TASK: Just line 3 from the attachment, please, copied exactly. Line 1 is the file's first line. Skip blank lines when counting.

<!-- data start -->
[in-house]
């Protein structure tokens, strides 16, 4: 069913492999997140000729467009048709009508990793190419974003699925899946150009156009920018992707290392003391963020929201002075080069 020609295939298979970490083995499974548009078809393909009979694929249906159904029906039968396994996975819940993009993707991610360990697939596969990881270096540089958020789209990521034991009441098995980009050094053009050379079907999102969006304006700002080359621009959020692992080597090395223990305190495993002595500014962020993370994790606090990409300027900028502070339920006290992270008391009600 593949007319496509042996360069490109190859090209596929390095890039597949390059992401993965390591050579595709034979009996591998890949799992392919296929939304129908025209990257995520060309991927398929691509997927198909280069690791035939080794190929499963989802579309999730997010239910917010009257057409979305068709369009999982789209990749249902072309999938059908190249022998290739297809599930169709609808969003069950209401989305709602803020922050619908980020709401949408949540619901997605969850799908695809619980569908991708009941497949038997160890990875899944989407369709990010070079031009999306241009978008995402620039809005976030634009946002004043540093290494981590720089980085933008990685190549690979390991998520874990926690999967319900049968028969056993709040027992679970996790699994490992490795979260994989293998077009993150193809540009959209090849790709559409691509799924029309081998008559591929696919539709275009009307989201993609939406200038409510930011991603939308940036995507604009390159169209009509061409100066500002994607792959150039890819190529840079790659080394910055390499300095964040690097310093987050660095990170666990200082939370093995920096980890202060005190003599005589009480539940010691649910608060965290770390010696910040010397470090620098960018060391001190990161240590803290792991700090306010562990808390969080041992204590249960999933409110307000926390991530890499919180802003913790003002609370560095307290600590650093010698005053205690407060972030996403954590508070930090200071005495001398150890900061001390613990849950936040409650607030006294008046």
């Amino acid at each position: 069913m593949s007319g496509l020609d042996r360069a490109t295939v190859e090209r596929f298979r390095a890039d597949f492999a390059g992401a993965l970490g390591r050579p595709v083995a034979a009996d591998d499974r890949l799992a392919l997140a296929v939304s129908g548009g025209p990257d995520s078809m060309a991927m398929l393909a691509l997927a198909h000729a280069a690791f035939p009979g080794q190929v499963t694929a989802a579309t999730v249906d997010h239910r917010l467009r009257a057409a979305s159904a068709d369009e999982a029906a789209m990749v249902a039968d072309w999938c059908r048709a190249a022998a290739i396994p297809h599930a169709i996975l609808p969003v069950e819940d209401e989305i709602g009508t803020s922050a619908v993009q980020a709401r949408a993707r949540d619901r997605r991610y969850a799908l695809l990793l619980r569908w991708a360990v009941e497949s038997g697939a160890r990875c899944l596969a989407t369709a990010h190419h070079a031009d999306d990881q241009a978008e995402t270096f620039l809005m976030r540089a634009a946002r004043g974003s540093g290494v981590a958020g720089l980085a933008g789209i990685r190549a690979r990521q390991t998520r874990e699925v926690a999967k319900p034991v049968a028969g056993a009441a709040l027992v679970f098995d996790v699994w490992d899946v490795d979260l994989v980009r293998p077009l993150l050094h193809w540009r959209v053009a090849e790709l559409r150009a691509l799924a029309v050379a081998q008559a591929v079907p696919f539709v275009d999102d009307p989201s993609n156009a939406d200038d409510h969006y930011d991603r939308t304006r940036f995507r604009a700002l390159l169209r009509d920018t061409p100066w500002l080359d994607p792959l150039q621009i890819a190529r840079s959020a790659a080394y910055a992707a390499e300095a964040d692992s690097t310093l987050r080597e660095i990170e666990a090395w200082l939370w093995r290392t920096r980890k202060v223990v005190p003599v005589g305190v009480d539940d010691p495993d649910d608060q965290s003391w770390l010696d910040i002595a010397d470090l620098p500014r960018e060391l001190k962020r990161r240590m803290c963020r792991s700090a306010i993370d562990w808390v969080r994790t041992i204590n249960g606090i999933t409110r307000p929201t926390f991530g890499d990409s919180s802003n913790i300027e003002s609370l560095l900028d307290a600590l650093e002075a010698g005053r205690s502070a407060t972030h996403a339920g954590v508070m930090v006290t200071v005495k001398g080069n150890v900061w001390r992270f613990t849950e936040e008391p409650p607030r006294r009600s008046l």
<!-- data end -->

């Amino acid at each position: 069913m593949s007319g496509l020609d042996r360069a490109t295939v190859e090209r596929f298979r390095a890039d597949f492999a390059g992401a993965l970490g390591r050579p595709v083995a034979a009996d591998d499974r890949l799992a392919l997140a296929v939304s129908g548009g025209p990257d995520s078809m060309a991927m398929l393909a691509l997927a198909h000729a280069a690791f035939p009979g080794q190929v499963t694929a989802a579309t999730v249906d997010h239910r917010l467009r009257a057409a979305s159904a068709d369009e999982a029906a789209m990749v249902a039968d072309w999938c059908r048709a190249a022998a290739i396994p297809h599930a169709i996975l609808p969003v069950e819940d209401e989305i709602g009508t803020s922050a619908v993009q980020a709401r949408a993707r949540d619901r997605r991610y969850a799908l695809l990793l619980r569908w991708a360990v009941e497949s038997g697939a160890r990875c899944l596969a989407t369709a990010h190419h070079a031009d999306d990881q241009a978008e995402t270096f620039l809005m976030r540089a634009a946002r004043g974003s540093g290494v981590a958020g720089l980085a933008g789209i990685r190549a690979r990521q390991t998520r874990e699925v926690a999967k319900p034991v049968a028969g056993a009441a709040l027992v679970f098995d996790v699994w490992d899946v490795d979260l994989v980009r293998p077009l993150l050094h193809w540009r959209v053009a090849e790709l559409r150009a691509l799924a029309v050379a081998q008559a591929v079907p696919f539709v275009d999102d009307p989201s993609n156009a939406d200038d409510h969006y930011d991603r939308t304006r940036f995507r604009a700002l390159l169209r009509d920018t061409p100066w500002l080359d994607p792959l150039q621009i890819a190529r840079s959020a790659a080394y910055a992707a390499e300095a964040d692992s690097t310093l987050r080597e660095i990170e666990a090395w200082l939370w093995r290392t920096r980890k202060v223990v005190p003599v005589g305190v009480d539940d010691p495993d649910d608060q965290s003391w770390l010696d910040i002595a010397d470090l620098p500014r960018e060391l001190k962020r990161r240590m803290c963020r792991s700090a306010i993370d562990w808390v969080r994790t041992i204590n249960g606090i999933t409110r307000p929201t926390f991530g890499d990409s919180s802003n913790i300027e003002s609370l560095l900028d307290a600590l650093e002075a010698g005053r205690s502070a407060t972030h996403a339920g954590v508070m930090v006290t200071v005495k001398g080069n150890v900061w001390r992270f613990t849950e936040e008391p409650p607030r006294r009600s008046l």